Shot Through a Microscope

Cheese Mites
R: F. Martin Duncan. D: F. Martin Duncan. P: Charles Urban Trading Company / Micro Bioscope. UK 1903
For the programme “The Unseen World”
Print: BFI

Cheese Mites was the sensation of the first public programme of scientific films in Britain shown at the Alhambra Music Hall in Leicester Square, London, in August 1903. Its claim to being scientific lay in its being shot through a microscope, revealing to a lay audience sights that would normally only have been available to owners of microscopes. The programme, billed as ‘The Unseen World’, also included the microcinematographic studies The Frog, His Webbed Foot, The Circulation of his Blood; The Fresh Water Hydra; and The Circulation of the Protoplasm of the Canadian Waterweed. (…)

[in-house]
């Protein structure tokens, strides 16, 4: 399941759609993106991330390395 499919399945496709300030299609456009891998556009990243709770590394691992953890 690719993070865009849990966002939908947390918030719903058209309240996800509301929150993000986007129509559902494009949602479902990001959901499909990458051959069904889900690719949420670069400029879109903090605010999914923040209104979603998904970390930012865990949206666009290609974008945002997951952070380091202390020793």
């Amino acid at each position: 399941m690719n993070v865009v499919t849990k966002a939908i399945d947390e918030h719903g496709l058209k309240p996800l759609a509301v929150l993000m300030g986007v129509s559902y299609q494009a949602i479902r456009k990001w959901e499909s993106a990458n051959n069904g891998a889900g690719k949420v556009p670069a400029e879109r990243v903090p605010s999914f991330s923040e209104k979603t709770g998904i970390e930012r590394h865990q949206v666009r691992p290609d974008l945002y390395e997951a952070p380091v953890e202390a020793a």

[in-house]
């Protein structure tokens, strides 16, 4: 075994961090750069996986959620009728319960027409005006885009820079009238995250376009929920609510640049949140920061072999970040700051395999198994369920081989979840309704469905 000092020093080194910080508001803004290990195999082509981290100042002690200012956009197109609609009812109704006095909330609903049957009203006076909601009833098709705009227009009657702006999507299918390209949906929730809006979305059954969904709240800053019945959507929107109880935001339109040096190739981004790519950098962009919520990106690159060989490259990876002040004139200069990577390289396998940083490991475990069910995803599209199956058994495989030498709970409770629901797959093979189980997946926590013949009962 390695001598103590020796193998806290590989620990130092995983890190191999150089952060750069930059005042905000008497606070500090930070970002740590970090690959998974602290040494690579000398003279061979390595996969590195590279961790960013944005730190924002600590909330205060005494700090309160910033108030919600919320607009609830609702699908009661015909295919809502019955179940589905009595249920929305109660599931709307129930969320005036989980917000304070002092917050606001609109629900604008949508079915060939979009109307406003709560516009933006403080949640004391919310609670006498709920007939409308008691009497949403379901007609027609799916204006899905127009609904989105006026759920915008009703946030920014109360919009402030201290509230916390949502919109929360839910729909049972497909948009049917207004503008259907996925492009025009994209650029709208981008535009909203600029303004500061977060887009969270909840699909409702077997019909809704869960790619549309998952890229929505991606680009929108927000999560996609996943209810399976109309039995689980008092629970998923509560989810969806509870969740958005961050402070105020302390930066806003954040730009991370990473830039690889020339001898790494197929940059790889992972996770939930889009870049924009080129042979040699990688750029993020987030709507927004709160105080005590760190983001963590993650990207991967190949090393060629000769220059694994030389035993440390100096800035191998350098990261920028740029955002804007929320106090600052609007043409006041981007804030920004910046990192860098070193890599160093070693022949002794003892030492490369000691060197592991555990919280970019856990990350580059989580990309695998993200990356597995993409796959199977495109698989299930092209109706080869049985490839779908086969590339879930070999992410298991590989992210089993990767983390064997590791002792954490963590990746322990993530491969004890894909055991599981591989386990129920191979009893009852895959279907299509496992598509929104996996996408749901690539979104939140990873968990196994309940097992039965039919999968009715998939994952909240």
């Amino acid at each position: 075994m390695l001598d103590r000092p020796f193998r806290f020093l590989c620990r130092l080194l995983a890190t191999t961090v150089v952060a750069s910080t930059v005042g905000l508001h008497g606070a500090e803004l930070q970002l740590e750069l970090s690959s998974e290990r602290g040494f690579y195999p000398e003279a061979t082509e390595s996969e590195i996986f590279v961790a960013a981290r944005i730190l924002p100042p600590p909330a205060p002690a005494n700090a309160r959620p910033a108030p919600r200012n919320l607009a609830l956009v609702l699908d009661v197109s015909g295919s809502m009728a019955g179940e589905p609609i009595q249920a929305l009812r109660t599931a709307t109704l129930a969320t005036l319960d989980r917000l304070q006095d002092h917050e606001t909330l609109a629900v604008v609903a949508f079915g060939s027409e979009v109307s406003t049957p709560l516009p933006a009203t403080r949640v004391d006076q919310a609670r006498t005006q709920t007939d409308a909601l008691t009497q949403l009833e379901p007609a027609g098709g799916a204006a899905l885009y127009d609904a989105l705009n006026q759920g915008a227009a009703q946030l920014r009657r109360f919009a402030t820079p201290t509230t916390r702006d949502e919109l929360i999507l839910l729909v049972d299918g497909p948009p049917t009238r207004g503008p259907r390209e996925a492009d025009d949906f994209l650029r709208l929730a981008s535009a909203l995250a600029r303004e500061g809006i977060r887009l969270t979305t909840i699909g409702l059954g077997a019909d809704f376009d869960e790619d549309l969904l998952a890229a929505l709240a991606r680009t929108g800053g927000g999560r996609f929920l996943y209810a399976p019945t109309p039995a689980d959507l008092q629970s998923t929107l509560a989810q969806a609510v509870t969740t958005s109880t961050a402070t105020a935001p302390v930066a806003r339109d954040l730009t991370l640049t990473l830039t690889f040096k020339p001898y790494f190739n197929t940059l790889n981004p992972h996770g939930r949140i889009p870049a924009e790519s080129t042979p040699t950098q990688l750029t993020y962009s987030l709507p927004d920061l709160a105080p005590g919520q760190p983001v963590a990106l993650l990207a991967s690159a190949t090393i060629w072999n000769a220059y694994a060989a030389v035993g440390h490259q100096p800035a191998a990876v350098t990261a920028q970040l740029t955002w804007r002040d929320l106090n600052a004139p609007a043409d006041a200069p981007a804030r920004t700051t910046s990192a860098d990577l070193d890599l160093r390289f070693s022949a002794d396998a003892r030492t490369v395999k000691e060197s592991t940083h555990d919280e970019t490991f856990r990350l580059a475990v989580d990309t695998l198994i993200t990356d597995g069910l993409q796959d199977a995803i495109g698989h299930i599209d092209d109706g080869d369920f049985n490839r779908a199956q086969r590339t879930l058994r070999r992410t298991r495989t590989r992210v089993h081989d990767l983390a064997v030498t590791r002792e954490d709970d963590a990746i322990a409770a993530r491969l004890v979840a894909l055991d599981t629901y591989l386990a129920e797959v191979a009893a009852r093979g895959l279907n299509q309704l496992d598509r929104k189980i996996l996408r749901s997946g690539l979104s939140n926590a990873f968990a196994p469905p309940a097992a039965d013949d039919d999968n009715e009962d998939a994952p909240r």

But although promoted as scientific, these were not the products of the elite university laboratory-based science. Francis Martin Duncan, the ‘scientist’ behind the films, was an enthusiastic amateur natural historian who was making a living by taking still photographs through microscopes and publishing manuals and articles on the technique needed to do so.
Cheese mites as a species were very familiar to microscopists, frequently being included in beginners’ kits as first subjects to be examined when the instrument was brought home. Percy Smith, who made Mitey Atoms (Secrets of Nature, 1930), a later film on the same subject, joked that a father buying a microscope could defray the cost by putting his family off their dinner. Charles Urban, the entrepreneur behind ‘The Unseen World’, chose to emphasise the revulsion factor by adding shots of a man so revolted by studying his Stilton lunch that he threw it away. Cheese Mites was such a sensation that it led to the production of a spoof; Percy Stow and Cecil Hepworth’s The Unclean World (1903), which featured clockwork bugs.”
Timothy Boon
BFI Screenonline

>>> Percy Smith’s Micro Cinematography on this site

>>> about Charles Urban: Early Ethnography

>>> Nature / Science